STILL HAPPENING IN 2019?
ISN'T THAT SOMETHING A HUNDRED
YEARS AGO?

Dawn says WE WOULD LIKE TO SAY SO, BUT
WE ARE STILL LIVING WITH THAT
LEGACY OF THOUSANDS OF YEARS OF
MEN THINKING WOMEN NEED TO BE
KEPT IN THEIR PLACE, THAT THEY
MUST BE SUBSERVIENT, AND YOU
WOULD BE SHOCKED AT ACTUALLY
JUST HOW RAMPANT THAT IS STILL
IN SOCIETY.
BUT WHEN YOU CONNECT THAT THEN
WITH THE INEQUALITY, THE
ECONOMIC VULNERABILITY OF WOMEN
WHERE, AS WAS JUST MENTIONED, IF
THEY DON'T HAVE EQUAL PAY, IF
THEY DON'T HAVE EQUAL ACCESS TO
FINANCIAL RESOURCES,
UNFORTUNATELY THAT'S HOW WOMEN
ARE VERY VULNERABLE AND CAN'T
LEAVE.
THAT'S HOW MEN KEEP CONTROL, AND
THEN WHEN THEY START TO LOSE
CONTROL, THAT'S WHEN THE
ULTIMATE FORM OF VIOLENCE
HAPPENS, WHICH IS THE FEMICIDE.
AS WE'VE SEEN, VERY OFTEN IT'S
PRECISELY THAT MOMENT WHEN THE
WOMAN HAS THE COURAGE TO LEAVE
THAT THIS HAPPENS.

Nam says AND JOANNE, YOU LIVE IN
A RURAL AREA.
WHAT WOULD YOU SAY IS A SOCIETAL
FACTOR THAT MAY CONTRIBUTE TO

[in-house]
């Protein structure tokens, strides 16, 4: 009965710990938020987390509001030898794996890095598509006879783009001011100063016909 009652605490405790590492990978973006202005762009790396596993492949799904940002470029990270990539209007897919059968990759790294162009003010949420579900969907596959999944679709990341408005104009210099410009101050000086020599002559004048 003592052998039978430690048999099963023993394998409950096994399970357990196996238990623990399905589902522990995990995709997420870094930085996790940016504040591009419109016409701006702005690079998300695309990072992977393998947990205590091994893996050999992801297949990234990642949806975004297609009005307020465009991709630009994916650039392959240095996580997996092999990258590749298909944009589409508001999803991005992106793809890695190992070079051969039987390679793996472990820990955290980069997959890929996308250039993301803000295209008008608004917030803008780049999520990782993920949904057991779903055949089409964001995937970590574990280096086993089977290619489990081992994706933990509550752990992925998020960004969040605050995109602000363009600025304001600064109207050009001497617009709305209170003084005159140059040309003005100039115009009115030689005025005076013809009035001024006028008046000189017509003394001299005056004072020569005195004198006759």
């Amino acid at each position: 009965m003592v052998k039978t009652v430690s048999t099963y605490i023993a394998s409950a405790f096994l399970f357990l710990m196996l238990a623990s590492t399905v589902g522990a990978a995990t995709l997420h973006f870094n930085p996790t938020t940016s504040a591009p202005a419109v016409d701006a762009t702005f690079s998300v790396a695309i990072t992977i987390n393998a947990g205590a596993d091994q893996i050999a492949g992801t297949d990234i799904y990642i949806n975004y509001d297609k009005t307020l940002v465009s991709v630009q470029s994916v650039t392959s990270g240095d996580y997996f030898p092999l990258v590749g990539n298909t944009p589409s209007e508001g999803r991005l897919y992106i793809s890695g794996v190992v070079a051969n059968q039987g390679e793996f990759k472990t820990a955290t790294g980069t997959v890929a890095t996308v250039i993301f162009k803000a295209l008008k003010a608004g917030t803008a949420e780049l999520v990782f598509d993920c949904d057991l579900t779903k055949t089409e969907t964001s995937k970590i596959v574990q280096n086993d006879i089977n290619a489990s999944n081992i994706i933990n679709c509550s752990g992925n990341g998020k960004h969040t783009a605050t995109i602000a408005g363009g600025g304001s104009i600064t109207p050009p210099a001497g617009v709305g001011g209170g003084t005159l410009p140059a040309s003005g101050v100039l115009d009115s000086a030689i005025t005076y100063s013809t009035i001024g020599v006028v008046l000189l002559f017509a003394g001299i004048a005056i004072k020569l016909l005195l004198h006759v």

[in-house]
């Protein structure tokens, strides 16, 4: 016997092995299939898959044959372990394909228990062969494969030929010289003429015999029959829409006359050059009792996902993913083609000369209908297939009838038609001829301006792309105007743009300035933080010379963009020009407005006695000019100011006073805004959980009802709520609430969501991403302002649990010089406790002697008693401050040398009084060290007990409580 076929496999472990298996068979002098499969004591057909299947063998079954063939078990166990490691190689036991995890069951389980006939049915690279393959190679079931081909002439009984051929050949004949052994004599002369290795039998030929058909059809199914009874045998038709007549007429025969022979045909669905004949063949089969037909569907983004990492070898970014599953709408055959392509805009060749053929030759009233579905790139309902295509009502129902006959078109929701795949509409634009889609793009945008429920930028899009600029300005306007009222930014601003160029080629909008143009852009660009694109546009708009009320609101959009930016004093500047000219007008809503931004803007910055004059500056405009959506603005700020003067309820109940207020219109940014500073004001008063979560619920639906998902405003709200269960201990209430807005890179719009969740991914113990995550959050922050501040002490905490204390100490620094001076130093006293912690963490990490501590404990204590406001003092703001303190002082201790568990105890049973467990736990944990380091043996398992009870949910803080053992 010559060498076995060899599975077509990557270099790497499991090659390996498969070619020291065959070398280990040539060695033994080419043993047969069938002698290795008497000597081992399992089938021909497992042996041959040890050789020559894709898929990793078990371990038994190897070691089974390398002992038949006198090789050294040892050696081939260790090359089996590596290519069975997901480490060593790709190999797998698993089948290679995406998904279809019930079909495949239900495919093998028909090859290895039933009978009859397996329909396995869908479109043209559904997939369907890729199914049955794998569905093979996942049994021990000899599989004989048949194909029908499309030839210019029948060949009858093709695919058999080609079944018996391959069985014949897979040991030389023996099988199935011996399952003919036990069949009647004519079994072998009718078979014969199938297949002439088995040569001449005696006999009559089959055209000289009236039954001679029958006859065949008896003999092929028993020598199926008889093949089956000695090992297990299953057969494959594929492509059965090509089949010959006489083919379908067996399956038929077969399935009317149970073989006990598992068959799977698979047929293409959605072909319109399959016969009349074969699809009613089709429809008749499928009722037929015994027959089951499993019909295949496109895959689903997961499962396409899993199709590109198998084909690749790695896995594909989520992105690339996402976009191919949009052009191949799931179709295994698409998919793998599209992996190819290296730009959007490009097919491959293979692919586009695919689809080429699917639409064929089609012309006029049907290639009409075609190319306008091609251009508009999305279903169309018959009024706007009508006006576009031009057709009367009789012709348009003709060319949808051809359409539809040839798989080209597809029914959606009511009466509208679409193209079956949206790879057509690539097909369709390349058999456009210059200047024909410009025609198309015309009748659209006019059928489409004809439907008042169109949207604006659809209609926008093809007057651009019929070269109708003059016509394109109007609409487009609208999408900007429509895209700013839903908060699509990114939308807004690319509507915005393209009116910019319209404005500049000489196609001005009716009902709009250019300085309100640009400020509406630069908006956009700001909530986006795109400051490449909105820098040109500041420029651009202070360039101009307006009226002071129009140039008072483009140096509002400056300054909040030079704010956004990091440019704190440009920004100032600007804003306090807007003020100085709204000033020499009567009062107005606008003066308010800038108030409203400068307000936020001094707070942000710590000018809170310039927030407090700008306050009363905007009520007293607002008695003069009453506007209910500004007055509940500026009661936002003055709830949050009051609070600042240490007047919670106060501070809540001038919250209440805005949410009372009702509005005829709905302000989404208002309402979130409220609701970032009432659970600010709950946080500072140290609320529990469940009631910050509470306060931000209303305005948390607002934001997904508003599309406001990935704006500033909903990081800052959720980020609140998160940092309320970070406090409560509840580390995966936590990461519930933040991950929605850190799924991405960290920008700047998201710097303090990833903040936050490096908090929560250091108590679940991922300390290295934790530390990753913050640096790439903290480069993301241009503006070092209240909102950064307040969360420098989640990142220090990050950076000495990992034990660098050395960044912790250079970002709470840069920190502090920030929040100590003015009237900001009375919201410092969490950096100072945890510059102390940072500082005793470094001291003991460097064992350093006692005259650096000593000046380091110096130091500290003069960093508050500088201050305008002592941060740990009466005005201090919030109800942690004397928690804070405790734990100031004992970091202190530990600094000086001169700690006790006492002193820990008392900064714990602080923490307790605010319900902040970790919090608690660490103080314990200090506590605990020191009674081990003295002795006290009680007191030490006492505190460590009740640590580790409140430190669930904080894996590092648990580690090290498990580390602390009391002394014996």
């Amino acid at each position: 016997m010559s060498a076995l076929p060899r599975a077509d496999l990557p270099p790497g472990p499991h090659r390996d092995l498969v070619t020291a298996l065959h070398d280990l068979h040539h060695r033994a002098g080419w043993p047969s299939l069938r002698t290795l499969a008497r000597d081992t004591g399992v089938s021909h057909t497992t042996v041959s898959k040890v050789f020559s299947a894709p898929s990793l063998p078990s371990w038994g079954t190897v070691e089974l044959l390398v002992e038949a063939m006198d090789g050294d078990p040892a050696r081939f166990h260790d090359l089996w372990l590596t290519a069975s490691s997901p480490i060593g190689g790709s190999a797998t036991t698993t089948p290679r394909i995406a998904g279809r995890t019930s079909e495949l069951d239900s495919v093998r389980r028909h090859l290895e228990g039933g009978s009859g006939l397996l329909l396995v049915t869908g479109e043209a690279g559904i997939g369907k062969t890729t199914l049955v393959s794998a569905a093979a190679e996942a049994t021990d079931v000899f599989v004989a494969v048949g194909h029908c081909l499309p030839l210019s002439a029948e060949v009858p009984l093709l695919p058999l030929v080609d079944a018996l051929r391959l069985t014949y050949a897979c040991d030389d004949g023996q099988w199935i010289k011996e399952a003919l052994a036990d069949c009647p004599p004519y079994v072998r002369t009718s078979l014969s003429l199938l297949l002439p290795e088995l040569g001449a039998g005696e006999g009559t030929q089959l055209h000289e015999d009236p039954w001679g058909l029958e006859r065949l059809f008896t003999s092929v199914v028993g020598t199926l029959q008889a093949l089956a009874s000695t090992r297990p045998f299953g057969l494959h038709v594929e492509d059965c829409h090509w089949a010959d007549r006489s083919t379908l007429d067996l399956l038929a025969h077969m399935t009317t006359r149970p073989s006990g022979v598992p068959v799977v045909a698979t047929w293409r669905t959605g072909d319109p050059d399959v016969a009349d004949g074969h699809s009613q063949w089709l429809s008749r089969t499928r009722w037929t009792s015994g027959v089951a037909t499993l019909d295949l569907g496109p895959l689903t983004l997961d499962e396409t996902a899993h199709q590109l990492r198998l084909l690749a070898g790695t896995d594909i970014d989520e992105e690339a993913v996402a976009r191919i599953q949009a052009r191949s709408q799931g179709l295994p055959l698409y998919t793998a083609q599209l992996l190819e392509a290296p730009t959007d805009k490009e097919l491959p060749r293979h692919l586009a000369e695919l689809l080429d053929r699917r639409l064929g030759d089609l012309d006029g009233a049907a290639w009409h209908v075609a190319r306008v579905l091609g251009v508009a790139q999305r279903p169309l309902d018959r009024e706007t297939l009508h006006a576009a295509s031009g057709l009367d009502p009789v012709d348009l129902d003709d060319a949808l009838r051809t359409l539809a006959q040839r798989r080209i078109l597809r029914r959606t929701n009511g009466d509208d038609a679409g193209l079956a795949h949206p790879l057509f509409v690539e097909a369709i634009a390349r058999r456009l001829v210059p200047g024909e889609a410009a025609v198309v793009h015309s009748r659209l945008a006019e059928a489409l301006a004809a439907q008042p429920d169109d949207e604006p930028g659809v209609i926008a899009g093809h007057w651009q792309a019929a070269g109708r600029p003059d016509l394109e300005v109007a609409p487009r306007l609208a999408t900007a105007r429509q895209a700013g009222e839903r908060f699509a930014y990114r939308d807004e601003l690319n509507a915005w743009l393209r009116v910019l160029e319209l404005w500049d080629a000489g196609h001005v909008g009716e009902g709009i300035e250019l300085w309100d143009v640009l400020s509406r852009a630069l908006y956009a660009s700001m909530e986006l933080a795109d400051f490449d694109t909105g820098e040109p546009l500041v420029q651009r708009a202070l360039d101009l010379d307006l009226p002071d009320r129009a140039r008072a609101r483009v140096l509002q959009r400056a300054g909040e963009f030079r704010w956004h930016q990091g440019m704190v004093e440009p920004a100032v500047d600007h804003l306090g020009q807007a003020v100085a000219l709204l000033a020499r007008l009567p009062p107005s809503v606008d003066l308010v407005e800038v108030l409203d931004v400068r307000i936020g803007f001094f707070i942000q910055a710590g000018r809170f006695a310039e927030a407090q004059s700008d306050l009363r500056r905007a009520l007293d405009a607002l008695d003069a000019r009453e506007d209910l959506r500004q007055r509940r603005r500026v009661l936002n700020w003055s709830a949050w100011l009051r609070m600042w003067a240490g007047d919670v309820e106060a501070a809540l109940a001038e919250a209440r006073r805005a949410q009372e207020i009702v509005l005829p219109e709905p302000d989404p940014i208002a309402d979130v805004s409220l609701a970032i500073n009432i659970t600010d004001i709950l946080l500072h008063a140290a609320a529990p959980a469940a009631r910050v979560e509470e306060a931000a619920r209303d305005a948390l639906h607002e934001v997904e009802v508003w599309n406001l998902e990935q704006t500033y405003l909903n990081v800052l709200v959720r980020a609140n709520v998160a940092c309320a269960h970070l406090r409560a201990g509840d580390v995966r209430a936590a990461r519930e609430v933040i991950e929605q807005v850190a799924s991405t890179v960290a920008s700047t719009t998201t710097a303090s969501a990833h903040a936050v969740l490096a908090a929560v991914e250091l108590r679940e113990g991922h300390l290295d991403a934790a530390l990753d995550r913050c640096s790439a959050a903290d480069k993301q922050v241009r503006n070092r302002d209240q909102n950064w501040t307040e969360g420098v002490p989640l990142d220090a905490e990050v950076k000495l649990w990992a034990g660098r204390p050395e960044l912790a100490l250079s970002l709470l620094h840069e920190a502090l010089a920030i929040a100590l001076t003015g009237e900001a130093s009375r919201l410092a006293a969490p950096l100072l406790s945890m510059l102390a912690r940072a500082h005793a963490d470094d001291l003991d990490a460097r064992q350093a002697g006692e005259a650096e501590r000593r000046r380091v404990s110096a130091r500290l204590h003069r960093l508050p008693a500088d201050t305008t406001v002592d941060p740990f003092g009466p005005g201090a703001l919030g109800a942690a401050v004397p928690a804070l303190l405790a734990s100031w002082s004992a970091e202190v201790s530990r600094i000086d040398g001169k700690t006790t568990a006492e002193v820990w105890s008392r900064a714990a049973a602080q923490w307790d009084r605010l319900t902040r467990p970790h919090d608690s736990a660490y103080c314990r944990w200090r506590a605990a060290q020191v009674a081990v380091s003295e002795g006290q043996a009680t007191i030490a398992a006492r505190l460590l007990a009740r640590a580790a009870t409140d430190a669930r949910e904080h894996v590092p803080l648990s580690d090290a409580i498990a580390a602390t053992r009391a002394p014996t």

THESE NUMBERS?

The caption changes to "Joanne Brooks. Women's sexual assault centre for Renfrew County."

A map of Ontario pops up, highlighting the location of Beachburg.

Joanne says WHAT I HEAR FROM WOMEN OVER
THE PAST 26 YEARS IS HERE IN OUR
AREA IT'S EXTREMELY DIFFICULT TO
LEAVE BECAUSE EVERYONE KNOWS
EVERYONE ELSE, AND EVERYONE IS
RELATED TO EVERYONE ELSE IN OUR
AREA.
AND SO KINSHIP TIES ARE VERY
IMPORTANT, AND THE MESSAGES
ABOUT WHO YOU ARE AS A WOMAN,
THE BED THAT YOU'VE MADE, AND
THEN YOU'RE GOING TO LIE IN IT
FOREVER IS JUST SO STRINGENTLY
ADHERED TO HERE IN THIS CULTURE,
AND NOT JUST HERE, BUT IN RURAL
CANADA FOR SURE.
THAT BECOMES A HUGE ISSUE.
WOMEN ARE TORN.
THEY WANT TO BE SAFE.
THEY DON'T FEEL SAFE, BUT WHERE
DO THEY GO?
AND I THINK THAT'S WHAT DAWN WAS
TALKING ABOUT AS WELL.
AND THE ECONOMIC POVERTY, THE
MEDIAN INCOME FOR WOMEN HERE IN
RENFREW COUNTY IS ABOUT 25,000 dollars,
AND WE HAVE VERY POOR HOUSING
CONDITIONS, NO PUBLIC
TRANSPORTATION.
SO HOW DO WOMEN LEAVE?
WHERE DO WOMEN GO?
EXACTLY THOSE SAME MESSAGES
HERE.

Nam says SO IT SOUNDS LIKE
FEMICIDE IS NOT... WHEN WE SPEAK
ABOUT DOMESTIC VIOLENCE, IT'S
MAYBE NOT JUST THE PHYSICAL
ASPECT OF IT BUT IT'S THE
EMOTIONAL, THE ECONOMIC ABUSE,
AS HAS BEEN MENTIONED.
FARRAH, WHAT WOULD YOU SAY IS
SOMETHING ELSE CONTRIBUTING TO
THESE NUMBERS?

Farrah says I THINK IT'S ALSO THE WAY THE
PUBLIC REACTS WHEN A SURVIVOR
HEARS STORIES IN THE MEDIA ABOUT
A WOMAN AND THE COMMUNITY AROUND
THEM SHAMES AND BLAMES THAT
WOMAN FOR BEING IN THAT
RELATIONSHIP OR SHAMES AND
BLAMES WOMEN FOR TAKING ON
SOCIAL ASSISTANCE OR USING
PUBLIC HOUSING OR REQUESTING
SERVICES.
WE OFTENTIMES DO.
WE BLAME THE VICTIM.
AND WHEN THAT HAPPENS, IT TELLS
OTHER PEOPLE AROUND THEM THAT